Get Ahead at Work Tips

We are so over . . .
Career Fashion
Steen Sundland

. . . Networking Websites

When the first invitation for LinkedIn, the "professional networking site," appeared in our in-box, we thought, just what we need to get ahead, another Internet time-suck. But we gave it a shot because we felt guilty-it came from a friend who wanted "to make a connection." Once registered, we were bombarded with less savory "invitations"-an old classmate working a dead-end gig, a former intern whose chief talent was stretching the office dress code-just the sort of weight we thought we'd cut loose. Then, when we started hearing from other networking sites, like Euro-centric XING and snooty aSmallWorld, it struck us that all of them were simply corporate chain letters with a patina of ladder-climbing and none of the vital follow-through. We dumped the account: We don't need a high-maintenance website to get ahead. We'll do it the old-fashioned way: through shameless ass-kissing.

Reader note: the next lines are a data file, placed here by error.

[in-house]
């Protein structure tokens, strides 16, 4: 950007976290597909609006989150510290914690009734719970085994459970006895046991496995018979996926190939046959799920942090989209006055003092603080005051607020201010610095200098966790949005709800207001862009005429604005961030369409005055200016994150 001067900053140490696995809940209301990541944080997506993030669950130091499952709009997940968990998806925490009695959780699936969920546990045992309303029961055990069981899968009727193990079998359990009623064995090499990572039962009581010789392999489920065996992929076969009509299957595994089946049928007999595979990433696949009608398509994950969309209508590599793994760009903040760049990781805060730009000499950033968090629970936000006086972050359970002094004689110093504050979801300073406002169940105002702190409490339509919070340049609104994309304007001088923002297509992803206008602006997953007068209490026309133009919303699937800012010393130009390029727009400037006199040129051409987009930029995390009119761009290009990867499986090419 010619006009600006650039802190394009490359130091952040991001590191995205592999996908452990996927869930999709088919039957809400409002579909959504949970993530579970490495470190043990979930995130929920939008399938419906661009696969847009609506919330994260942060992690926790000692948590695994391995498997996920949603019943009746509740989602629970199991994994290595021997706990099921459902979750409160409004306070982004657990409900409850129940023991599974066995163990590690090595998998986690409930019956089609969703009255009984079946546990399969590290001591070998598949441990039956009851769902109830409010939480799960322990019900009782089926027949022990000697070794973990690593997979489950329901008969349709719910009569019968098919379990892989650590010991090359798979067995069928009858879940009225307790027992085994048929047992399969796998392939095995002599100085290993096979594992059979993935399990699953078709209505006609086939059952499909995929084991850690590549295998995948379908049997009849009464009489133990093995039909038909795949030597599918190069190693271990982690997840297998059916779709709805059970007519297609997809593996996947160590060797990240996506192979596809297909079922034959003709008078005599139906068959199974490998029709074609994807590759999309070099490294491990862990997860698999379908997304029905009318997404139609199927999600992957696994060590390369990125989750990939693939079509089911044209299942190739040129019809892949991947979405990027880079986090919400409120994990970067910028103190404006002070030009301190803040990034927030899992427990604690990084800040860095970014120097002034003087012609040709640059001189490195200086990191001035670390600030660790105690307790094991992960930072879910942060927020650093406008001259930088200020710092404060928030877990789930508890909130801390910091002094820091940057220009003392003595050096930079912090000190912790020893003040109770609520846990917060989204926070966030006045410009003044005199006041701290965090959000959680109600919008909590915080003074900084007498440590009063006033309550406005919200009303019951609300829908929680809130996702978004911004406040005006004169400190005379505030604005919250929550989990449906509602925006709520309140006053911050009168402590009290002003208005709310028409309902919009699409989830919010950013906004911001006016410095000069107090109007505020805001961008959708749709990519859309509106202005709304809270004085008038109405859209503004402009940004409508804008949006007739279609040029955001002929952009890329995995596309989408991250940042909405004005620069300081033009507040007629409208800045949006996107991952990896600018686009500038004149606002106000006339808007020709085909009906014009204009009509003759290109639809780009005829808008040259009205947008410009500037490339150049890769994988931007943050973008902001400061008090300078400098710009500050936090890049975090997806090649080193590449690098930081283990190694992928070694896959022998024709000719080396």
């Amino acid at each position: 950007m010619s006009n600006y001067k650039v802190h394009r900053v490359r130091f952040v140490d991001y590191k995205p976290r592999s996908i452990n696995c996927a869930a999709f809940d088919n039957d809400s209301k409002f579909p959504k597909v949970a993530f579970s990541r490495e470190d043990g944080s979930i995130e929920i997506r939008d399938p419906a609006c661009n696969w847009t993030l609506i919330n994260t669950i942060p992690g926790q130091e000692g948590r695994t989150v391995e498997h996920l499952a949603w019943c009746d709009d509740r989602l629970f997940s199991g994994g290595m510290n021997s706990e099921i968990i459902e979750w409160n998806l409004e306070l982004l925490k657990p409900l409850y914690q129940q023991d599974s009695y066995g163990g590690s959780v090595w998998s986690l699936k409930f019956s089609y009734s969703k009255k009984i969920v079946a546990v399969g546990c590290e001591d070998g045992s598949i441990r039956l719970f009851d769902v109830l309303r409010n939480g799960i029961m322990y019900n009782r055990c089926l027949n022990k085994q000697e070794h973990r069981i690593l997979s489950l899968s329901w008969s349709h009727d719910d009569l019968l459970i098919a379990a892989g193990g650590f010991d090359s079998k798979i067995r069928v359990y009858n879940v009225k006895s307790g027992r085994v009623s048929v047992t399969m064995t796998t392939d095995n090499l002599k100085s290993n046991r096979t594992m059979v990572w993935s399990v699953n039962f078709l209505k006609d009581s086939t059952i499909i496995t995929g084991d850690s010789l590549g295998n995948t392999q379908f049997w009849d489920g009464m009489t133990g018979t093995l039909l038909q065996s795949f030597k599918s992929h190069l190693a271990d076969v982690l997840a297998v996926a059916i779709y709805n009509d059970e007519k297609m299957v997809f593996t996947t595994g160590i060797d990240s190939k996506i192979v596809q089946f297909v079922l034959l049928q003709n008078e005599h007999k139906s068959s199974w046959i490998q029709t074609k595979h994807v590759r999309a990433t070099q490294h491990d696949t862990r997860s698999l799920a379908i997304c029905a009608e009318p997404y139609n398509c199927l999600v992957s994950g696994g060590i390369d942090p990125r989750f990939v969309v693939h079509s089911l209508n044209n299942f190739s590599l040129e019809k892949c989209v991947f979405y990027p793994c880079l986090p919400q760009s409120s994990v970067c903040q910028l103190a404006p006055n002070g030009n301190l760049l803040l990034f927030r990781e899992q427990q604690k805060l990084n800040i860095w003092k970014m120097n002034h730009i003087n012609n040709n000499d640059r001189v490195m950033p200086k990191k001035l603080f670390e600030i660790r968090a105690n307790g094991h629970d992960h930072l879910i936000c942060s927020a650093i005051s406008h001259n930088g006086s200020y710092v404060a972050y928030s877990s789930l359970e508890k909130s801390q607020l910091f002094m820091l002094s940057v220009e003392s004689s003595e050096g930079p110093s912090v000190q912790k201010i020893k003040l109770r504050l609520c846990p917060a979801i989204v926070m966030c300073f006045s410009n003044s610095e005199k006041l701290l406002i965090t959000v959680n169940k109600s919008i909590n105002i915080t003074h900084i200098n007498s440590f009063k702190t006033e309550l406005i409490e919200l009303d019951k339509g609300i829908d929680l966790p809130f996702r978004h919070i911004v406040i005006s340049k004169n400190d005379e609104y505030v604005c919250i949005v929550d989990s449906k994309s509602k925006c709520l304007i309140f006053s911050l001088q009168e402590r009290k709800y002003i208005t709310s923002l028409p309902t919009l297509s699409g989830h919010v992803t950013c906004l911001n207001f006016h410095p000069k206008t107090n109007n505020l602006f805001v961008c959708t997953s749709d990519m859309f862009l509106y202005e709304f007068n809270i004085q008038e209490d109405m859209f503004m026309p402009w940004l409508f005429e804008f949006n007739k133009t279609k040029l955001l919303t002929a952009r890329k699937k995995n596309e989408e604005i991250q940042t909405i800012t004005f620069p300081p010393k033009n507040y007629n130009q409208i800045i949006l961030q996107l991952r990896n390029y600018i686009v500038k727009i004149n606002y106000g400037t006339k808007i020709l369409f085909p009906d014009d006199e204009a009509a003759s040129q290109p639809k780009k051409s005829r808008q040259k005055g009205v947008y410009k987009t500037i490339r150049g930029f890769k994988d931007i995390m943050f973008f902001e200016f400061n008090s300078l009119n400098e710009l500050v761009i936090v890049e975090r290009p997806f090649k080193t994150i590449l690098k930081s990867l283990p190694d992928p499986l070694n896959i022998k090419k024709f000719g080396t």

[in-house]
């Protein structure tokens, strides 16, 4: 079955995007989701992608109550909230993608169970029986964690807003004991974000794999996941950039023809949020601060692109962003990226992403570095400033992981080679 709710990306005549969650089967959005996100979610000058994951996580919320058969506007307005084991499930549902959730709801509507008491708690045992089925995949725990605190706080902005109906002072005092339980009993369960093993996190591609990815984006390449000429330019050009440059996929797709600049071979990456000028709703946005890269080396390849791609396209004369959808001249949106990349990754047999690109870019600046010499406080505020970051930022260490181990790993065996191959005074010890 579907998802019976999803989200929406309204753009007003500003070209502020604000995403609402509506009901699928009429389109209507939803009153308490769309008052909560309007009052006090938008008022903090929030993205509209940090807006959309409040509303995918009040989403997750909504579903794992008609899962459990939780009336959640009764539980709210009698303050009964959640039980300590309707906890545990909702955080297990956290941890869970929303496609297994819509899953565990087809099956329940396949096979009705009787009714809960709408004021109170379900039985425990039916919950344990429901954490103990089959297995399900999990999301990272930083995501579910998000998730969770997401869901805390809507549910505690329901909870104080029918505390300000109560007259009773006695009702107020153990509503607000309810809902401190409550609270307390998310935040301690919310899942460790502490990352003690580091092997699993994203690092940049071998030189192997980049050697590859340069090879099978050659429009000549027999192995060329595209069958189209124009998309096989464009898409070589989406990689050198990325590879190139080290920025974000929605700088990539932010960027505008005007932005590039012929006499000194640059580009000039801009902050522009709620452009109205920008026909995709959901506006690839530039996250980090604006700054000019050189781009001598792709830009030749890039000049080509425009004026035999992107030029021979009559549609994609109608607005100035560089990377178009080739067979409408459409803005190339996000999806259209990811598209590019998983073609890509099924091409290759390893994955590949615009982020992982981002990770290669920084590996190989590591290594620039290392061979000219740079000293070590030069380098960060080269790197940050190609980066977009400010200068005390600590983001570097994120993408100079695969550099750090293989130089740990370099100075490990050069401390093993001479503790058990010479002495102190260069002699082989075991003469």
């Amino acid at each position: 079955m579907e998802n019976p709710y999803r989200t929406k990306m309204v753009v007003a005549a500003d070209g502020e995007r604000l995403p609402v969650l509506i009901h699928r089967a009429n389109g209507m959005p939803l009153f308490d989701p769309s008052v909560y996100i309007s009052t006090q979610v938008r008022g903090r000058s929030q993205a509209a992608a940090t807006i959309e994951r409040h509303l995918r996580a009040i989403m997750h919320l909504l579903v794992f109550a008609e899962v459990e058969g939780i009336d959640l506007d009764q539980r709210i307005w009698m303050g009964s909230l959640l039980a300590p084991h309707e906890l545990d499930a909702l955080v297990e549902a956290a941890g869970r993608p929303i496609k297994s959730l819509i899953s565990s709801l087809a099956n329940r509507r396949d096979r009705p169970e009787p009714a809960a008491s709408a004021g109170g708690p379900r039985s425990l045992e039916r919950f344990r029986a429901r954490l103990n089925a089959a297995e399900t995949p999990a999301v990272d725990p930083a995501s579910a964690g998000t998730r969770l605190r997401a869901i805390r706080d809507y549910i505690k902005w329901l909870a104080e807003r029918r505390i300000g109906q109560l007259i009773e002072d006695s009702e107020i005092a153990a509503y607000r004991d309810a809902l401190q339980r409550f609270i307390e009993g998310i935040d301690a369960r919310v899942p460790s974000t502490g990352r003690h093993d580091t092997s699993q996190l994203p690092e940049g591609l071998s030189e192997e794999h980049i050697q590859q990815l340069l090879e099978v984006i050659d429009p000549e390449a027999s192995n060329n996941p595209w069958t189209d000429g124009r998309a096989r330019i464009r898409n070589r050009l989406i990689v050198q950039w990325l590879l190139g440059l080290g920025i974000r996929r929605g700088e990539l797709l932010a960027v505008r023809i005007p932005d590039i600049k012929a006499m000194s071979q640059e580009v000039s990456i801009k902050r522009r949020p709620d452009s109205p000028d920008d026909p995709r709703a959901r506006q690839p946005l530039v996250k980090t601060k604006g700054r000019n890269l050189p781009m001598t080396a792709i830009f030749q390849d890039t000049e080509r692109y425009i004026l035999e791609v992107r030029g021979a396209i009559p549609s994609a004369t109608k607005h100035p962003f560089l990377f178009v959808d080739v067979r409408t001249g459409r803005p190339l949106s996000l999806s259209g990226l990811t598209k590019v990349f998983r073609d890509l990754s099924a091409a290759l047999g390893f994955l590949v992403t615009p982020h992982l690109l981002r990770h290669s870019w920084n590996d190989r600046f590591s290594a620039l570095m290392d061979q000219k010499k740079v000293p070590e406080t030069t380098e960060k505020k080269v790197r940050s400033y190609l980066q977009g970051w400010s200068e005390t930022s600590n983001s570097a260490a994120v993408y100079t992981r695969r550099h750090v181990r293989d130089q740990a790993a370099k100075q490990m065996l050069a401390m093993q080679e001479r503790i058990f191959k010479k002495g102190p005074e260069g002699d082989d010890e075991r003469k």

. . . Life Coaches

"Coaches" of various forms have been bossing us around since gymnastics. And yet when our job went stale and our friend (who already had her own life coach) got promoted-again-we gave in and shelled out the $200 bucks a session to a woman whose qualifications topped out at a bachelor's degree in ocean sciences. She told us to write down our dreams in longhand. Then we got our "new life prescription," which told us to wake up earlier, to stop sneaking Domino's, and that if we could just communicate with our boss more effectively, the promotion would come. We thought, really? Two hundred bucks an hour for someone to tell us to stop ordering pizza? There's got to be a better way to get ahead than this. If not, maybe we'll become life coaches ourselves.

Check out The Marie Claire Guide to Getting Ahead

The game of life? Win it, easy. How to put your bank account and your career in fast-forward.

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